Tag Archives: focus

The Pitfalls of Nature Photography

Now that I have been out and about, enjoying the spring weather, indulging in a little quiet time, communing with nature and taking photos, I could not help but notice that my hobby does have its share of pitfalls.

In trying to capture the perfect shot, I often feel like a secret agent, trying to move in on a subject in stealth mode, intensely looking at the world through a viewfinder.

But in doing so, and in being so focused, I have occasionally lost track of the intricacies of the physical world around me, including time and space. From a health and safety perspective, it concerns me a little, given my tendency to occasionally be a bit of a klutz.

Yet even when faced with these challenges, I don’t seem deterred. The rewards of capturing a great nature shot are worth every bump and bruise.

Also, Mother Nature has a way of keeping photographers on their toes by changing the perfect conditions with little advance notice. It can get a little frustrating but I’d like to think that this is part of the thrill of the hunt when perseverance leads you to that shot that made it all worth it.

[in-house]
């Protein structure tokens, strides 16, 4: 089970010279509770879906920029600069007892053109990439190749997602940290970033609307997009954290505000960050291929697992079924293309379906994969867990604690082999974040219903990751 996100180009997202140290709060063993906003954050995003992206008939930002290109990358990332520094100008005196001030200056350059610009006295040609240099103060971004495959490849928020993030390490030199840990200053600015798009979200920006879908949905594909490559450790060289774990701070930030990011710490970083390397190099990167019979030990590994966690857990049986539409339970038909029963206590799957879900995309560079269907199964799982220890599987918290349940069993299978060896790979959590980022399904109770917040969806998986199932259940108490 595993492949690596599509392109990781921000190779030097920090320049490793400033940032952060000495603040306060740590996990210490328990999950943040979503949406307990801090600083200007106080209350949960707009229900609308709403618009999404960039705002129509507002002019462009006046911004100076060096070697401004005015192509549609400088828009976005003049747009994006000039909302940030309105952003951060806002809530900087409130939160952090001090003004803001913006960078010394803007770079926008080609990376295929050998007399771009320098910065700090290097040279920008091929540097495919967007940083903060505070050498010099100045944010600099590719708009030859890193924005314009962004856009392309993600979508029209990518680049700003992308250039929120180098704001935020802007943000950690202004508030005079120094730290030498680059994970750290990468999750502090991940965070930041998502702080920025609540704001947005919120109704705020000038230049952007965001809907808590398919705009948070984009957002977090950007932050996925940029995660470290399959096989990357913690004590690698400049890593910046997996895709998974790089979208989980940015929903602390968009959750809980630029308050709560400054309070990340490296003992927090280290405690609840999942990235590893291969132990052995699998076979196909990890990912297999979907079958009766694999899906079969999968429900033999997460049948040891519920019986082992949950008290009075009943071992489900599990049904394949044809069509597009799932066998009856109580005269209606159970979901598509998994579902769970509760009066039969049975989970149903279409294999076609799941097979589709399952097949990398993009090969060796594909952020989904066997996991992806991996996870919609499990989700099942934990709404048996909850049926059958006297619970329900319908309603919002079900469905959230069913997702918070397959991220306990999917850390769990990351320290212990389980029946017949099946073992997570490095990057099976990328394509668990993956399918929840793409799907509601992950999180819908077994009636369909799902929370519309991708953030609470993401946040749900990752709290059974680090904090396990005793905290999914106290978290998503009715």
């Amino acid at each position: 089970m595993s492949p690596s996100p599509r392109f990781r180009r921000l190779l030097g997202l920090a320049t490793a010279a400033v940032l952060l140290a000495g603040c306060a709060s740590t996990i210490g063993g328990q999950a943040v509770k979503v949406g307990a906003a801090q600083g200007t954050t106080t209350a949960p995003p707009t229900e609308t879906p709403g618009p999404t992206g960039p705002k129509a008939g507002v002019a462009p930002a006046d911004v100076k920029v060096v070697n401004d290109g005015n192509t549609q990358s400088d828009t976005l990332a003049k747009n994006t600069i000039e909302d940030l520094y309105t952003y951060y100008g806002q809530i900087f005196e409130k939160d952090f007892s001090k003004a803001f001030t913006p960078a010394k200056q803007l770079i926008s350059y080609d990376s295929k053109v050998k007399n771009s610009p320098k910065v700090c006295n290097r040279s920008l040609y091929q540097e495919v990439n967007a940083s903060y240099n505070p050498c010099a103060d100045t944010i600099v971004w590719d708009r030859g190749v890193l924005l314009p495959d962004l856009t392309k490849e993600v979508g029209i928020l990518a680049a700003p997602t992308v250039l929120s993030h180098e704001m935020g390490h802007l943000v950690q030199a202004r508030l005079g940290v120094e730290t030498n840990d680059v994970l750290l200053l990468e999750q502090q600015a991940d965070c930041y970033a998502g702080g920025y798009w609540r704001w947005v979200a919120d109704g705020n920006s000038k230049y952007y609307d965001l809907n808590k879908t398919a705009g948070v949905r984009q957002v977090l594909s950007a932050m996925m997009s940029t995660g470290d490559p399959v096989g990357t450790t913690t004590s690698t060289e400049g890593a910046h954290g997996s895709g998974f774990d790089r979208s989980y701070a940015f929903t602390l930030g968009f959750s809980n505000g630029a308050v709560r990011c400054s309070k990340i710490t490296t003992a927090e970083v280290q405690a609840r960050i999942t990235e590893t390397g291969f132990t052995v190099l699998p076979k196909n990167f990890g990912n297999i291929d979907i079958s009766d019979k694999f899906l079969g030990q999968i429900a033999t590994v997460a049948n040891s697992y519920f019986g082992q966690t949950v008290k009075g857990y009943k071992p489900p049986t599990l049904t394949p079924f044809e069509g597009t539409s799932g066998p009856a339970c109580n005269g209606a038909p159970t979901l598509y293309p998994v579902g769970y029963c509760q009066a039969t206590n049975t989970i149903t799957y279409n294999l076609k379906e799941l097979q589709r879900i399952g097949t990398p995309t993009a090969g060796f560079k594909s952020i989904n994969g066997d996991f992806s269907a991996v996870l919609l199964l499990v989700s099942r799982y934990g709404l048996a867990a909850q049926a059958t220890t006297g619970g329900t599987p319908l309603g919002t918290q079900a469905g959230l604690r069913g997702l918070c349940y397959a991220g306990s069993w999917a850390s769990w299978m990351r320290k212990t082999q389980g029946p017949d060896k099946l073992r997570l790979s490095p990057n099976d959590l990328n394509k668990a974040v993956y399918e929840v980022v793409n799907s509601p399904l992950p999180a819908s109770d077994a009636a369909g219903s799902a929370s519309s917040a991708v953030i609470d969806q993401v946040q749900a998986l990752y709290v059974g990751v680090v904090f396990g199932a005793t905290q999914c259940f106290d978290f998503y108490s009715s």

Here they are, my top 10 pitfalls of nature photography:

10. Losing track of time
It has happened that in the process of evaluating the composition and the lighting, taking a test shot, evaluating the result, making adjustments, taking another test shot and repeating until I think I have captured the best photo possible, before I know it, an hour has passed. It’s delightful to lose myself in the creative process when I have unlimited time on my hands, but it is quite another matter, when I am on my lunch hour and due back for a meeting at 1:00 sharp.

9. Wearing the wrong shoes